Great Orations Vs. Great Obfuscations

I often enjoy and benefit from Maureen Dowd's columns, but today she's fallen off her wagon of arch and noble punditry into the smallish world-view, or, of the Washington Beltway's sophisticated chattering classes.
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I often enjoy and benefit from Maureen Dowd's columns, but today she's fallen off her wagon of arch and noble punditry into the smallish world-view, or Beltanschauung, of the Washington Beltway's sophisticated chattering classes. These worthy purveyors of Capitol-corridor realism believe -- or find it quite necessary to pretend -- that President Obama's critics on the left expect him to vanquish his political enemies and the country's economic crisis with a Great Oration.

Thus Dowd, in "One [Speech] and Done?," lampoons Obama and his strategists -- who've been spurred, perhaps, by critics to their left into trying to reenact his 2008 campaign -- for "suffering from the Speech Illusion, the idea that he can come down from the mountain, read from a Teleprompter, cast a magic spell with his words and climb back up the mountain, while we scurry around and do what he proclaimed."

Here Dowd echoes Fareed Zakaria's claim that critics such as Drew Westen expect the president to "wave a magic wand" and bring change. She also echoes (as Zakaria himself did) another Beltway realist's jibe that leftish critics think "every known impediment to the legislative process -- special interest lobbying, the filibuster, macroeconomic conditions, not to mention certain settled beliefs of public opinion -- are but tiny stick huts trembling in the face of the atomic bomb of the presidential speech."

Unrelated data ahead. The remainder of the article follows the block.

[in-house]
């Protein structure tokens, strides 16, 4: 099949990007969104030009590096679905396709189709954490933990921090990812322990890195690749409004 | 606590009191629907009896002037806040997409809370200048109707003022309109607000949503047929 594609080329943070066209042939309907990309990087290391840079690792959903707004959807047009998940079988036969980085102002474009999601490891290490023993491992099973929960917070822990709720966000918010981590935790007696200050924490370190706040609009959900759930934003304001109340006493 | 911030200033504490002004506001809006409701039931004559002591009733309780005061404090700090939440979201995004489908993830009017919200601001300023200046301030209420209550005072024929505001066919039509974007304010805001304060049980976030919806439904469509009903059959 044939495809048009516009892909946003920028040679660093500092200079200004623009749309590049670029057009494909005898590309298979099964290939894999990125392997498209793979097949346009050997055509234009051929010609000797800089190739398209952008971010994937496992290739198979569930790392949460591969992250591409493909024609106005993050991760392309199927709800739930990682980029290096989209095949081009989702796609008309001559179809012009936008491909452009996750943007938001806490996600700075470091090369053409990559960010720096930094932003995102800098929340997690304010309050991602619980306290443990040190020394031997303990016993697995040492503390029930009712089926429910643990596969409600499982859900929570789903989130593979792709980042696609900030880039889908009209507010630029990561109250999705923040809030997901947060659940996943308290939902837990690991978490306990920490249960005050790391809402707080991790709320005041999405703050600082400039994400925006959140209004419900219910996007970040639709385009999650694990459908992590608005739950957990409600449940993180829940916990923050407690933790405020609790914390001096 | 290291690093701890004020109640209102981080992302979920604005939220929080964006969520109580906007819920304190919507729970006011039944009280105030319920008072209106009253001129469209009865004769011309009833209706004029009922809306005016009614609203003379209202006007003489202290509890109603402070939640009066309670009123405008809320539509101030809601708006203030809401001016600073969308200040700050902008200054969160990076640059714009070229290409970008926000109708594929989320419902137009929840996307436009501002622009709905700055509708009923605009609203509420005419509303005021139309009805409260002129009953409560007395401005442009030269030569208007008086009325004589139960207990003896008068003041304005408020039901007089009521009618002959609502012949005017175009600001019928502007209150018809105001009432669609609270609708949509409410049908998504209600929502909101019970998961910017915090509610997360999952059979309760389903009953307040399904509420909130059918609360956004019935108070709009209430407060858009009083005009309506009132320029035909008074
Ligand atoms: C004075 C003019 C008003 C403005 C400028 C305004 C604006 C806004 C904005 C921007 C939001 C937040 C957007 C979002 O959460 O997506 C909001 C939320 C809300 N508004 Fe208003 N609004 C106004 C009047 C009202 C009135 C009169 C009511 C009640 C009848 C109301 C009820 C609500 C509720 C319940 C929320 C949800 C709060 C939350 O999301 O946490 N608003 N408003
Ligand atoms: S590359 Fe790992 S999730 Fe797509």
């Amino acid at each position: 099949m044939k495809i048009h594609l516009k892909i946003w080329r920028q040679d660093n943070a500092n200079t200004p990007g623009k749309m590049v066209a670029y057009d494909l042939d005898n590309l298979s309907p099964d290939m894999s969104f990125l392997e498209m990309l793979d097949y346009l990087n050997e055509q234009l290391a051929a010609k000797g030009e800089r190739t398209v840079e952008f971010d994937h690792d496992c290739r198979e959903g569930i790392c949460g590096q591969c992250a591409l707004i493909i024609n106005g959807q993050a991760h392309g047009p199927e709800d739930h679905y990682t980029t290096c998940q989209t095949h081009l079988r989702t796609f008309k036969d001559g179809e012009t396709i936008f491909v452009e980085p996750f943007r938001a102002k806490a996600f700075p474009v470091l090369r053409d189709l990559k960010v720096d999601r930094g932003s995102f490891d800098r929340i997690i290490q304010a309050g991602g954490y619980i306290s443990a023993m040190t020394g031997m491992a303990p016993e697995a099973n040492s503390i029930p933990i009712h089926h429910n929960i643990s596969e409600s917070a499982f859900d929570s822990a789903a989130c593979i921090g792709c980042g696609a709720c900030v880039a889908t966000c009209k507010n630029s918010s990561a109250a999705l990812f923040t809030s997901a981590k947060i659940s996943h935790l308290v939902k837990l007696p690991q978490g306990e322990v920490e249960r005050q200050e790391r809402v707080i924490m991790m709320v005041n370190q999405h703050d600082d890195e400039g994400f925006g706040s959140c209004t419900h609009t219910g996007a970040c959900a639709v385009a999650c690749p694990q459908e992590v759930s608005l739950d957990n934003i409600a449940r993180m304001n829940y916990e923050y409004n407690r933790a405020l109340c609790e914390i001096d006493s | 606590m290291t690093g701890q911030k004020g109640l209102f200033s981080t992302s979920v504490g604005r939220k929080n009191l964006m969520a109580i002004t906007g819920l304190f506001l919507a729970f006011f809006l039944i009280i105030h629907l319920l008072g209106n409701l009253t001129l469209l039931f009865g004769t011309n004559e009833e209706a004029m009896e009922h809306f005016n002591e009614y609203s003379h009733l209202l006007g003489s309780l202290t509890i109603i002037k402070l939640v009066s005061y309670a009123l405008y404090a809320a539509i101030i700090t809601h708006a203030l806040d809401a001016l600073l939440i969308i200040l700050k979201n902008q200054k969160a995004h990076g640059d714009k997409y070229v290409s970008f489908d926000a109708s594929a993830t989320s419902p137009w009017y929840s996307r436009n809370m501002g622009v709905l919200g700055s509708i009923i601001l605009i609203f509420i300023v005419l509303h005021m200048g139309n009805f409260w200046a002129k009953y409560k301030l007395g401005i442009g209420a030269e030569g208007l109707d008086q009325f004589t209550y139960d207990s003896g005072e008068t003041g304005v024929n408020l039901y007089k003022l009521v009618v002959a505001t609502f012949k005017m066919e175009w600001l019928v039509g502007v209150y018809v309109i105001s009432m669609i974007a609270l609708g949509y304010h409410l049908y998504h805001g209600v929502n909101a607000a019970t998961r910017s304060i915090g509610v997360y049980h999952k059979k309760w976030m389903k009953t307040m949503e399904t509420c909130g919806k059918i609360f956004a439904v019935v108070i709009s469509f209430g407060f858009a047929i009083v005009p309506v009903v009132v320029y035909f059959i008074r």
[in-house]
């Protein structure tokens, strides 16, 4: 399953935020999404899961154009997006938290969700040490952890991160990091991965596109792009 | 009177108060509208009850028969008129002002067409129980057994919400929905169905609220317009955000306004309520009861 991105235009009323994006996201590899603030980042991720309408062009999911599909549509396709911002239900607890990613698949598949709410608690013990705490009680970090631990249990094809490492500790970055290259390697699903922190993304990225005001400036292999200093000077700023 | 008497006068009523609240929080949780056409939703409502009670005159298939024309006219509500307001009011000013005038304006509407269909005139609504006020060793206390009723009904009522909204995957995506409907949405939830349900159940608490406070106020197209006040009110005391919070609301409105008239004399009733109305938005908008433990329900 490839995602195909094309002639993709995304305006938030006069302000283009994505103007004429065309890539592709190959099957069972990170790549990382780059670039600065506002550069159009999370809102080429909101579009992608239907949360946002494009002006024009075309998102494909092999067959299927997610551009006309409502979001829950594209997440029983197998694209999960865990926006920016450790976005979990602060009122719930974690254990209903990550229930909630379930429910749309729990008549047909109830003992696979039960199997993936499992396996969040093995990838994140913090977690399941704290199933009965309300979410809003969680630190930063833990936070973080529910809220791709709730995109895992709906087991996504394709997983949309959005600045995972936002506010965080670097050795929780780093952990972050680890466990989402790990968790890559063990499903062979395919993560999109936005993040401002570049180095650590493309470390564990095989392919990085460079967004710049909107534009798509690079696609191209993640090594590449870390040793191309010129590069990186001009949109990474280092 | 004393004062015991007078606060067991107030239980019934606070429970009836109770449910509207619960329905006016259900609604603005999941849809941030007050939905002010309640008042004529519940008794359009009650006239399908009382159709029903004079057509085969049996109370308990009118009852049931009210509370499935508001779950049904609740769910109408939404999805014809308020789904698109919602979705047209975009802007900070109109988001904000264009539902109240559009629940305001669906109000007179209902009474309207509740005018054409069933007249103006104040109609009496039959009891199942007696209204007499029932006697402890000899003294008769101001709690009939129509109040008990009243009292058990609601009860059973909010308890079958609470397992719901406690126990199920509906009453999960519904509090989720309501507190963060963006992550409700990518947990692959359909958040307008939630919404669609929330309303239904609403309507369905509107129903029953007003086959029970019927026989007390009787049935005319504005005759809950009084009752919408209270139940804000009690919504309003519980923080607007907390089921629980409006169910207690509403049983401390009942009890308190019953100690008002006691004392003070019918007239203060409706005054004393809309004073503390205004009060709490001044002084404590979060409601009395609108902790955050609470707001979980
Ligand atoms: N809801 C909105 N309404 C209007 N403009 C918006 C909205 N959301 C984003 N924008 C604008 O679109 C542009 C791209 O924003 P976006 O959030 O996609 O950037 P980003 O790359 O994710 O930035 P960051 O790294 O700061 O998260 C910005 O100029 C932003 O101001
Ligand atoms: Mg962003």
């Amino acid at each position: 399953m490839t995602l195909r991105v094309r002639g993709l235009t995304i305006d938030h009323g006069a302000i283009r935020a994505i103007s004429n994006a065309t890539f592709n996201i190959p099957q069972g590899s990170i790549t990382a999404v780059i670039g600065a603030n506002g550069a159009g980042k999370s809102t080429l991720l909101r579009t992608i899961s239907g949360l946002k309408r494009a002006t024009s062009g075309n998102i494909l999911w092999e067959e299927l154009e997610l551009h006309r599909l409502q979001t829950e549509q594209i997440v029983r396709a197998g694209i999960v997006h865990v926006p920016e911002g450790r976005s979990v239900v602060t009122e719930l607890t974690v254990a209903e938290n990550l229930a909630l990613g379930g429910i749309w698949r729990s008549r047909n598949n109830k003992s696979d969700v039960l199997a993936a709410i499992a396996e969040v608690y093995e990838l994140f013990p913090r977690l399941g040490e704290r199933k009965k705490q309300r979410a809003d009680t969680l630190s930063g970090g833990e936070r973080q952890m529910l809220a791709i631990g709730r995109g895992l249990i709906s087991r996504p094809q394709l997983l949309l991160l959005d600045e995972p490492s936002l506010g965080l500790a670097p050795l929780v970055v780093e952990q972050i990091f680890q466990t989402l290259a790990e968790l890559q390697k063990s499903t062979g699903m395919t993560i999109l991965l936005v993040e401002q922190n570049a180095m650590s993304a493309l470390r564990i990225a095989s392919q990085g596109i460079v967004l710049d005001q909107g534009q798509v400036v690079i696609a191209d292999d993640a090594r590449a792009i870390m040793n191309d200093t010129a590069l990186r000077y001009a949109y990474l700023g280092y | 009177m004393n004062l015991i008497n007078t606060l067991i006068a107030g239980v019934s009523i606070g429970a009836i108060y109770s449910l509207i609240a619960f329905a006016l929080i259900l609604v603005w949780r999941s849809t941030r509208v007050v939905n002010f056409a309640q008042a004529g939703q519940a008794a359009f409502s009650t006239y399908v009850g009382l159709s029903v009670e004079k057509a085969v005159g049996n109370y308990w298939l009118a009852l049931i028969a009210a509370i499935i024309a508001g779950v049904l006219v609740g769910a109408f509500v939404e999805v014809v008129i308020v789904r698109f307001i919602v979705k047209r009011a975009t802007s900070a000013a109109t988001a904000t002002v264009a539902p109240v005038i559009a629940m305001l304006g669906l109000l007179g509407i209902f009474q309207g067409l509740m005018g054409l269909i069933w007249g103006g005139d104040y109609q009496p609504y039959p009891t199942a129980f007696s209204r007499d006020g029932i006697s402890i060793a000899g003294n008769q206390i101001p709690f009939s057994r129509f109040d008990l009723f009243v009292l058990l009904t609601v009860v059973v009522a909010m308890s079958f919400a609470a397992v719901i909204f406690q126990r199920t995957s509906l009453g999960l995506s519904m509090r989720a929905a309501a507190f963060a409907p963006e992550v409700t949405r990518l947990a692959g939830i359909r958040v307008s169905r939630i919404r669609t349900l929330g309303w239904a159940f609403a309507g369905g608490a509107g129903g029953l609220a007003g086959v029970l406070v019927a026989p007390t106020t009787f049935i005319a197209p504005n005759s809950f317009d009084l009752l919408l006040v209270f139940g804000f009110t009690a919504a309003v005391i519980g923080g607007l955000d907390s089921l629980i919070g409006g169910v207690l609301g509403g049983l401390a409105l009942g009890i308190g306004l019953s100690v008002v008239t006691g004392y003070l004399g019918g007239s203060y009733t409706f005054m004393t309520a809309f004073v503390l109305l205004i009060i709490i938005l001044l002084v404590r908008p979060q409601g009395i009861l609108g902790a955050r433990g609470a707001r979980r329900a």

But that's not what Obama's enlightened critics, from Westen to Paul Krugman, Robert Reich, Joseph Stiglitz, Jared Bernstein, Robert Shiller, and many others, are saying. Rather, it's Washington's self-protective mis-characterization of what they're actually saying. Obama's critics are saying that he should give a big speech, followed by others, that

a) actually begins a hard fight for substantive programs (like those mentioned in today's Times editorial on the jobs crisis), knowing full well that his opponents will vote them down and that he'll then have them clearly on record doing so; and that

b) then lambastes the do-nothing Congress and tells Americans the truth about what the global casino-finance, corporate-welfare, consumer-defrauding juggernaut that controls this Congress has been doing to their jobs.

This isn't Adam Smith's "free market" capitalism anymore. And the critics of the present economic anarchy such as those I've named a few paragraphs above aren't utopians, Communists, or magic-wand wavers.

And this isn't "The Best of All Possible Worlds," as the favorite medley of the orchestra of high-minded Beltway opinion assures us. It is, rather, a wrecking ball that will have to be grasped and guided somehow by republics and trans-national bodies with some democratic base, and not always guided as financiers and CEOs and even bond-holders want it to be.

"A President can't say that!", the Beltanschauung realists cry. But his chances of being able to say just that -- in other words, to tell the truth -- would be greater if Beltway writers would tell it themselves, instead of sounding increasingly like what C. Wright Mills called “crackpot realists,” obsessed with putting down those who are telling it already.

This post first appeared on TPMCafe.

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